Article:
A forensic psychologist works with people who have committed crimes, treating them for problems such as stress, drug addiction or violent behaviour, with a view to rehabilitating them and preventing them from re-offending. They also help reduce stress for staff working in prisons.
You could be:
assessing offenders using interviews and tests
developing and implementing treatment programmes for a range of issues, such as addiction, aggression and social skills
carrying out treatment with the offenders such as group therapy
training prison staff in how to work with prisoners
giving evidence in court and at parole boards about offenders’ mental health
advising on prison schemes such as anti-bullying plans
carrying out research into how effective treatment programmes are
giving counselling and support to victims of crime
helping with crime investigations by 'profiling' (describing the kind of person likely to have committed a particular crime).
The figures below are only a guide. Actual pay rates may vary, depending on:
where you work
the size of the organisation you work for and whether you are self-employed
the demand for the job.
A qualified forensic psychologist working for the Scottish Prison Service would earn around £38,000 a year. An assistant psychologist with the Prison Service starts on around £24,000.
The salaries for NHS Psychologists in Scotland are usually based on the NHS Agenda for Change pay rates. The current pay scales are from April 2023.
Qualified psychologists start on Band 7, £46,244 to £53,789 a year. With experience this rises to Band 8a, £56,992 to £61,522 a year, and Band 8b, £67,285 to £71,978 a year.
Consultant/lead psychologists are on Band 8c, £79,466 to £85,121 a year.
You have to go through regular security checks as you move about the prisons.
You usually work normal office hours from Monday to Friday.
There might be occasional evening or weekend work, or overnights spent away from home.
Some locations might be hard to reach without a car.
Clients might be nervous, hostile, aggressive or depressed, so your work can be emotionally demanding.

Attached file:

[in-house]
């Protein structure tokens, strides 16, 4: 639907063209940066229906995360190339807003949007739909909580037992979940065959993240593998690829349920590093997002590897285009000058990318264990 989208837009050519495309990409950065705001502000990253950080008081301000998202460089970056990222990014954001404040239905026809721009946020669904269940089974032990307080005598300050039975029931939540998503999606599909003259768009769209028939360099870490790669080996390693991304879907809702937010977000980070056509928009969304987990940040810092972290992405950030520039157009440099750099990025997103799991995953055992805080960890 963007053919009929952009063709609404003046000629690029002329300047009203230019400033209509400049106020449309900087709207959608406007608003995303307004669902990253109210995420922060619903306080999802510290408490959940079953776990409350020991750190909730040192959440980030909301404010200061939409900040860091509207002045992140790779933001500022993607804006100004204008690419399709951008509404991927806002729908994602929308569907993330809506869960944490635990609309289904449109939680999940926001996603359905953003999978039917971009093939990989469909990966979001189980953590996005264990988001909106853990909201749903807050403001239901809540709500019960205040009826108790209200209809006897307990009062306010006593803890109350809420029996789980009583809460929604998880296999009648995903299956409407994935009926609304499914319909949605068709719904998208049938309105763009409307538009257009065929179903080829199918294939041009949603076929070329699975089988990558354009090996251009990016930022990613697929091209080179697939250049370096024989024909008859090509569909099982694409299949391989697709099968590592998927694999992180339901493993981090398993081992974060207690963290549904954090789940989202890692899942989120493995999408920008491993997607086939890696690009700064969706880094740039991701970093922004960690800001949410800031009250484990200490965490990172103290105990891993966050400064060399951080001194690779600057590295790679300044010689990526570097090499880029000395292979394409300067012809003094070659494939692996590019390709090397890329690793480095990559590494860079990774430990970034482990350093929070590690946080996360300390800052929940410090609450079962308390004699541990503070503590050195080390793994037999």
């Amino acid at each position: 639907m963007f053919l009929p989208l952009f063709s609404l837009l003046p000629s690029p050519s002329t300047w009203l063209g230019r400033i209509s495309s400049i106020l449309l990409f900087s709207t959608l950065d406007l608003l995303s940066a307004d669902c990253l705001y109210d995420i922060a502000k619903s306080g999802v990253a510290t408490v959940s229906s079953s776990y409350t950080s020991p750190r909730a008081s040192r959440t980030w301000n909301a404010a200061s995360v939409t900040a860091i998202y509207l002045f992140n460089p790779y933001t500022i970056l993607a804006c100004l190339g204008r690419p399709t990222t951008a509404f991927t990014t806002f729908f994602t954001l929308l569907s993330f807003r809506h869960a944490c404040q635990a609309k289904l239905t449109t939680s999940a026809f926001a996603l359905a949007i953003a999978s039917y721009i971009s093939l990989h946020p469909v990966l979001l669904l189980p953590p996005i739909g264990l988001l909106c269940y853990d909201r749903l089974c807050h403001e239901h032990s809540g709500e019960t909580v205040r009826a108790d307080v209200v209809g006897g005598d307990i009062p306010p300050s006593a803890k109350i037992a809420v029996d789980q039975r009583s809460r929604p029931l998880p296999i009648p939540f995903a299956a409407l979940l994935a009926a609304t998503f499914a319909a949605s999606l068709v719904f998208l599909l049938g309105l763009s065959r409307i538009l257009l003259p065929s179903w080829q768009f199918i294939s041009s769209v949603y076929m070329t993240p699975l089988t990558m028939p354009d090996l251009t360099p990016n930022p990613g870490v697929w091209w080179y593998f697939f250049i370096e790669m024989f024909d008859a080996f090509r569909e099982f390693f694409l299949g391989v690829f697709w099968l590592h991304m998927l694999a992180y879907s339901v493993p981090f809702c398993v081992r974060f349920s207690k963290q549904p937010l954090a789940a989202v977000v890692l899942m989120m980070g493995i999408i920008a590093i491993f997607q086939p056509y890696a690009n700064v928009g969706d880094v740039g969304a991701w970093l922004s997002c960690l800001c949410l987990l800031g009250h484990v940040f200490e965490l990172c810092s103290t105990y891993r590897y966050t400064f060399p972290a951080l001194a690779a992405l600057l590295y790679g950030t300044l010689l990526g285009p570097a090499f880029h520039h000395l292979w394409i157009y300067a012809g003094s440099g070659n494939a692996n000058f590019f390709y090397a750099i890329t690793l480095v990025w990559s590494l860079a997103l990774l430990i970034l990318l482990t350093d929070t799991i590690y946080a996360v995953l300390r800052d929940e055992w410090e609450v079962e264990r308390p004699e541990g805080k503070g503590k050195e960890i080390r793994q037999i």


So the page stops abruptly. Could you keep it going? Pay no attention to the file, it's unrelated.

You might be at some personal risk when working with violent offenders or sex offenders.
You would work towards registration with the British Psychological Society (BPS).
To get Graduate Basis for Chartered Membership (GBC), you need either a BPS recognised degree (first or second class Honours) in psychology, or a degree in another subject plus a BPS recognised conversion course.
To do an Honours degree in psychology you usually need 4-5 Highers.
Paid or unpaid work experience is advantageous.
After your degree you would find relevant paid or voluntary work experience (at least 12 months) ideally as a psychology assistant or research assistant, before choosing your speciality.
To qualify as a forensic psychologist you must complete a BPS accredited Masters (MSc) in Forensic Psychology, then complete the BPS Qualification in Forensic Psychology Stage 2.
In Scotland you can study for the postgraduate MSc Forensic Psychology at Glasgow Caledonian University or MSc Applied Forensic Psychology at Edinburgh Napier University.
To work as a clinical forensic psychologist within the NHS, you must first qualify as a clinical psychologist (see Psychologist - Clinical) before completing the MSc in Forensic Psychology.
You will require a satisfactory criminal record check from Disclosure Scotland to show that you are suitable for this type of work. Contact Disclosure Scotland for details on the type you would need.
Employers are mainly the Scottish Prison Service, the National Health Service (NHS) and Departments of Social Work. You would work in prisons, psychiatric hospitals and secure units and with offenders who are on probation.